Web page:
The Online Edition of the Annandale High School Newspaper.

The A-Blast

The Online Edition of the Annandale High School Newspaper.

The A-Blast

The Online Edition of the Annandale High School Newspaper.

The A-Blast

The CIA is more than just spies

Sandra Webb
Many people have misconceptions that the CIA is solely made up of spies.

Bombs exploding. James Bond-style spies. Covert missions. Living a double life.

If you’re anything like sophomore Samah Faris, this is what you think of when someone mentions the CIA. “[People think of] secretive missions, guys in suits sneaking around, and spies undercover,” said Faris. Many AHS students assume that a life with the CIA is a glamorous and dangerous one, like those portrayed in movies, but they don’t consider the life of people off-screen: the everyday men and women who make a living with the CIA; In fact, they may not even know what the CIA really is or what it does.

“I don’t think a lot of kids know anything about [the CIA],” sophomore Emi Weddle said. “I think more students would consider [a career in the CIA] if they knew more about it.”

CIA stands for the Central Intelligence Agency. In this case, intelligence isn’t referring to an IQ, but to information about foreign governments, their plans, capabilities, and activities. The CIA’s main job is collecting and analyzing this information. When foreign intelligence is needed, a plan is made to acquire it. Next, it is collected, processed, and analyzed. Finally, it goes to the President of the U.S.A., the National Security Council, and other U.S. organizations and policymakers that work with national security.

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This process may sound simple, but it requires thousands of diligent workers in all different work areas, ranging from accounting and human resources to engineering and intelligence analysis. Employees can come from a wide range of college degrees and there are employment opportunities for many different fields of study.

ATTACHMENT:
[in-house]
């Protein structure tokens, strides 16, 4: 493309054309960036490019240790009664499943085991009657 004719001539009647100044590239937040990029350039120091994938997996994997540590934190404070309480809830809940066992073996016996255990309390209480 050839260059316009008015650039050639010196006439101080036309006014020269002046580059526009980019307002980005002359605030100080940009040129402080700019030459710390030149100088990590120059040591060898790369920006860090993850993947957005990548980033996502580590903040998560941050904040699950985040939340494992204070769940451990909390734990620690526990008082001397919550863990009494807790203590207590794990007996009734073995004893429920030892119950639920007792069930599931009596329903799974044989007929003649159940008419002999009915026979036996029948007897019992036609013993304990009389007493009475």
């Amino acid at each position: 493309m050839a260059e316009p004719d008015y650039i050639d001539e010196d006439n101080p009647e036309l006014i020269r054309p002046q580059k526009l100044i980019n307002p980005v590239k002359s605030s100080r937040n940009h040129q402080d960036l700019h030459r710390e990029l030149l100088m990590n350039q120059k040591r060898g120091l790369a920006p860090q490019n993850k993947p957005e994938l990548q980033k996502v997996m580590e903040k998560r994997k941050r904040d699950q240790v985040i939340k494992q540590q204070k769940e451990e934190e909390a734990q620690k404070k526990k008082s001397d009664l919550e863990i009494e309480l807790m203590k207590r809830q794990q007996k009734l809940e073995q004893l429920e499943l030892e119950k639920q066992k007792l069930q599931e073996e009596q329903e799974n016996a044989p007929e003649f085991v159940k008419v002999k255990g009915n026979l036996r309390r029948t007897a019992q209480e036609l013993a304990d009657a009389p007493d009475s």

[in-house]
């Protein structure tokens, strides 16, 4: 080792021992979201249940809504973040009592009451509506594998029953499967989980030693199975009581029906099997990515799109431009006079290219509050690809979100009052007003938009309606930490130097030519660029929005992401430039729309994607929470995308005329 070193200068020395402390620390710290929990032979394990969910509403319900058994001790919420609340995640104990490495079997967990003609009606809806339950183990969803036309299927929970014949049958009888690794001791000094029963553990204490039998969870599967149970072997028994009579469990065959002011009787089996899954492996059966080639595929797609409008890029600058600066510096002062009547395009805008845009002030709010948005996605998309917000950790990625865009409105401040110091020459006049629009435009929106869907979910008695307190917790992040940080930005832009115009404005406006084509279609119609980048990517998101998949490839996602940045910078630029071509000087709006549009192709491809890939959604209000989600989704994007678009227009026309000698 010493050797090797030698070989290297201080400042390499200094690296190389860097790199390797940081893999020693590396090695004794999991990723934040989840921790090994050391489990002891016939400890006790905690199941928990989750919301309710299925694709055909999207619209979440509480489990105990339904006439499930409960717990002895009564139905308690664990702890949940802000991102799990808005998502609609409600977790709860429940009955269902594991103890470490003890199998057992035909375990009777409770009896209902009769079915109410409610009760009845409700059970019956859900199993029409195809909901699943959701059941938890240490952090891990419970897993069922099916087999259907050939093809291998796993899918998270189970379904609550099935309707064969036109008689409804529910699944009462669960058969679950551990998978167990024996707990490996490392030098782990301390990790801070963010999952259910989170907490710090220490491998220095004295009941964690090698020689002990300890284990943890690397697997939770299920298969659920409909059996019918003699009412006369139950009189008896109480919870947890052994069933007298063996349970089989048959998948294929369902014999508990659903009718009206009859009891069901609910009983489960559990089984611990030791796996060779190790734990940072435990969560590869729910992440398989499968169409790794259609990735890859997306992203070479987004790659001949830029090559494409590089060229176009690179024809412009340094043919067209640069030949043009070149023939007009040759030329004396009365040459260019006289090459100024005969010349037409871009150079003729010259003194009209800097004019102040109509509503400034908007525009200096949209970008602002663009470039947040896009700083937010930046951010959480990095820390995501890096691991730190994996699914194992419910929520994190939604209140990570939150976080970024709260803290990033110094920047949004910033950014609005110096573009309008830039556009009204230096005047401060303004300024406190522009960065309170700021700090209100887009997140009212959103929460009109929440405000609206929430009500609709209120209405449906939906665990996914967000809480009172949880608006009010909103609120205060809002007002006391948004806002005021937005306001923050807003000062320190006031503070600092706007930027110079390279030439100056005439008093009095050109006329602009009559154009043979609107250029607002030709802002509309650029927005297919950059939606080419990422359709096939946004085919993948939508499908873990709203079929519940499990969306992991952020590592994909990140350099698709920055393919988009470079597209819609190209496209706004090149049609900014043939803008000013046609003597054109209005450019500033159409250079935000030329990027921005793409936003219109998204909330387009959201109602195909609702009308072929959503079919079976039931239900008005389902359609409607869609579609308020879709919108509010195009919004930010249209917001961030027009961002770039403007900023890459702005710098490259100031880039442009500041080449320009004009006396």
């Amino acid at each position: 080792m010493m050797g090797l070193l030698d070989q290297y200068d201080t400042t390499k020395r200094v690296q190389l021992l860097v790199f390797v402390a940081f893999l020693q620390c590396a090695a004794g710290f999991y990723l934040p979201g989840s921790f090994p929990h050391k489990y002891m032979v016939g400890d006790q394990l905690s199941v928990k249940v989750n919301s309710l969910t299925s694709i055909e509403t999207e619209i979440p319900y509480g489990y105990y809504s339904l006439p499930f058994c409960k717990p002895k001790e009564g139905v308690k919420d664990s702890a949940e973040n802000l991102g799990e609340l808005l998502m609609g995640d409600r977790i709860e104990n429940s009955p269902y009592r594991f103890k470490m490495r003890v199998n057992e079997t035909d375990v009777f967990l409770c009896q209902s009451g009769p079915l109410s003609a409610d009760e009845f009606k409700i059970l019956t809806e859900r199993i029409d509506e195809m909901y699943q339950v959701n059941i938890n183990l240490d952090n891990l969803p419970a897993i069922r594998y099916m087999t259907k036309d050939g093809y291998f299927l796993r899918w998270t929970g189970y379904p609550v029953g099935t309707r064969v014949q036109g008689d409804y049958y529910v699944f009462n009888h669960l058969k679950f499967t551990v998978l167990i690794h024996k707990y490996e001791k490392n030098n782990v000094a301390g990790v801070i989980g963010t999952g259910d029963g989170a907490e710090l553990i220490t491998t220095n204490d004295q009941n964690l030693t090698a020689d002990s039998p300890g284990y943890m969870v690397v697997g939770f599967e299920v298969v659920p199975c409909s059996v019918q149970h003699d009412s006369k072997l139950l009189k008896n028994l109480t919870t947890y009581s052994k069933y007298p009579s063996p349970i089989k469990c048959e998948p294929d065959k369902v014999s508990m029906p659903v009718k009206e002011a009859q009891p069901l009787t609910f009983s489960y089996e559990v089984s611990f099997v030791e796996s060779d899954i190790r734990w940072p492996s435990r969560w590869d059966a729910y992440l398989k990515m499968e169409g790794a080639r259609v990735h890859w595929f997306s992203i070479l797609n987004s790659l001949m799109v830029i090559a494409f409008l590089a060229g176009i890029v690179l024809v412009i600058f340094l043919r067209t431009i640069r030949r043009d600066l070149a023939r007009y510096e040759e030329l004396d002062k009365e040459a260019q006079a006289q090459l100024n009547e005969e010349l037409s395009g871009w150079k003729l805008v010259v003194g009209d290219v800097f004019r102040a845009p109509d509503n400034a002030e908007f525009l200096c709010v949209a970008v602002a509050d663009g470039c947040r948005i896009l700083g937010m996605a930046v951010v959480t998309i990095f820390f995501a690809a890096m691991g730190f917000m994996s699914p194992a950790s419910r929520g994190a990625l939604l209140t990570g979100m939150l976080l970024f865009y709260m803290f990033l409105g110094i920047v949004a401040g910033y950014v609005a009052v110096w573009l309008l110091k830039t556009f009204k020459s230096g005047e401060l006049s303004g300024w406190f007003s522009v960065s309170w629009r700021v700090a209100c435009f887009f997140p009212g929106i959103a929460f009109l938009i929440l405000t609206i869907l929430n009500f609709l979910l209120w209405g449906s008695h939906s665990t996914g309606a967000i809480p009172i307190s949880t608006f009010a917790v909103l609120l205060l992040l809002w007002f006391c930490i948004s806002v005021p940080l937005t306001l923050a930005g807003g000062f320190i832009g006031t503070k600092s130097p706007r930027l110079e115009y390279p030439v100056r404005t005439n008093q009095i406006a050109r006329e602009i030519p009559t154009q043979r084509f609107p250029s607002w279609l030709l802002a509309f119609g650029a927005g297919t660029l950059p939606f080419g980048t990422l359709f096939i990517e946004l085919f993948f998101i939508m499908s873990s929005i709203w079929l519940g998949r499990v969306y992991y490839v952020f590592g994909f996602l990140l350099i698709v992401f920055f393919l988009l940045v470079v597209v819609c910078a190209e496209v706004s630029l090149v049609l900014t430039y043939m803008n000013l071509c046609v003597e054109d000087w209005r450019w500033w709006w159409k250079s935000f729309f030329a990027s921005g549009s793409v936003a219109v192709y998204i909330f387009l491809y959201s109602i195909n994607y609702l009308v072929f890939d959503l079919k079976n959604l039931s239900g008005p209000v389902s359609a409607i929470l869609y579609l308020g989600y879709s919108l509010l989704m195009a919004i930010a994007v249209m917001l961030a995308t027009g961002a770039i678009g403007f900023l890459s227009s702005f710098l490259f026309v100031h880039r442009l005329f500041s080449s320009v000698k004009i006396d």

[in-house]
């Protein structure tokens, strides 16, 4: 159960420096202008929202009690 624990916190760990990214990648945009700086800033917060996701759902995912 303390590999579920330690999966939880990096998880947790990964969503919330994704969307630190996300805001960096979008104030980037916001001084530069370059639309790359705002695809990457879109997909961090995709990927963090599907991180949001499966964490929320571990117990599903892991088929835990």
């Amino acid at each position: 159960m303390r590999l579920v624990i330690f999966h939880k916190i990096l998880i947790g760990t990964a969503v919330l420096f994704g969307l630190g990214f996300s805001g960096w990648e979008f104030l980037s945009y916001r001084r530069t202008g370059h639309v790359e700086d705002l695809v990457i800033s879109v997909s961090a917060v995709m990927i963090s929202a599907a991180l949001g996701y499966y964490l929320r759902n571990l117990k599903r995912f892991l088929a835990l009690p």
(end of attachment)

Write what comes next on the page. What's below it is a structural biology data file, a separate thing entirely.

The CIA also has positions for those who are proficient in a second language. Just a few of the languages sought are Arabic, Turkish, Spanish, Russian, Urdu, and Chinese. Employees may even receive a bonus of up to $35,000 per individual for their ability in a foreign language. A Corporate Language Program assists staff in maintaining their foreign language proficiency.

Starting salaries for Agency employees can vary significantly depending on expertise and position. However, like most federal Agencies, the majority of college graduates who start work with CIA probably have starting salaries between $40,000 and $50,000 per year. As with any federal government organization, CIA employees also receive other benefits such as paid time off, alternative work schedules and hours, health and life insurance, fitness and recreation programs, education and training, career transition plans, and the Federal Employee’s Retirement System, among others.

Perhaps one of the most notable benefits for students is the Agency’s Student Loan Repayment Assistance Program (SLRAP). This program helps CIA employees repay student education loans they initiated before their employment with the Agency. (The official CIA website defines eligible loans as “(1) Loan institutions insured or guaranteed by the U.S. Government, the District of Columbia government, a state or U.S. territory, or those insured or guaranteed by a bona fide educational institution attended by the employee seeking reimbursement; (2) U.S. commercial institution loans expressly and exclusively for the purpose of funding, in whole or in part, educational costs.”) In order to participate in the program, employees must sign a yearly agreement to work a specified number of years with the CIA.

“I think that is a great way for their younger employees to work for the CIA and pay off their loans,” senior Andrew Riddle said.

The CIA is more than a career: it is an opportunity to work alongside some of the most influential people in the country. Employment with the CIA means the chance to be involved in worldwide events as they unfold and to protect and further the U.S.A. and its interests in response to those events. When you consider a future with the CIA, you consider a future of service to your country.

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About the Contributor
Sandra Webb, Staff Writer
Sandra Webb is a staff writer for The A-blast. She joined this year as a sophomore. Outside of A-blast, Sandra runs tech for Poe MS theatre productions. She has worked spotlights, the light board, and run soundtrack for every Poe theatre production since her graduation in 2011. Sandra is also a tutor for the Atoms Writing Center (AWC) and a member Math Honors Society (MHS). She volunteers weekly with the children's ministry at her church.

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The CIA is more than just spies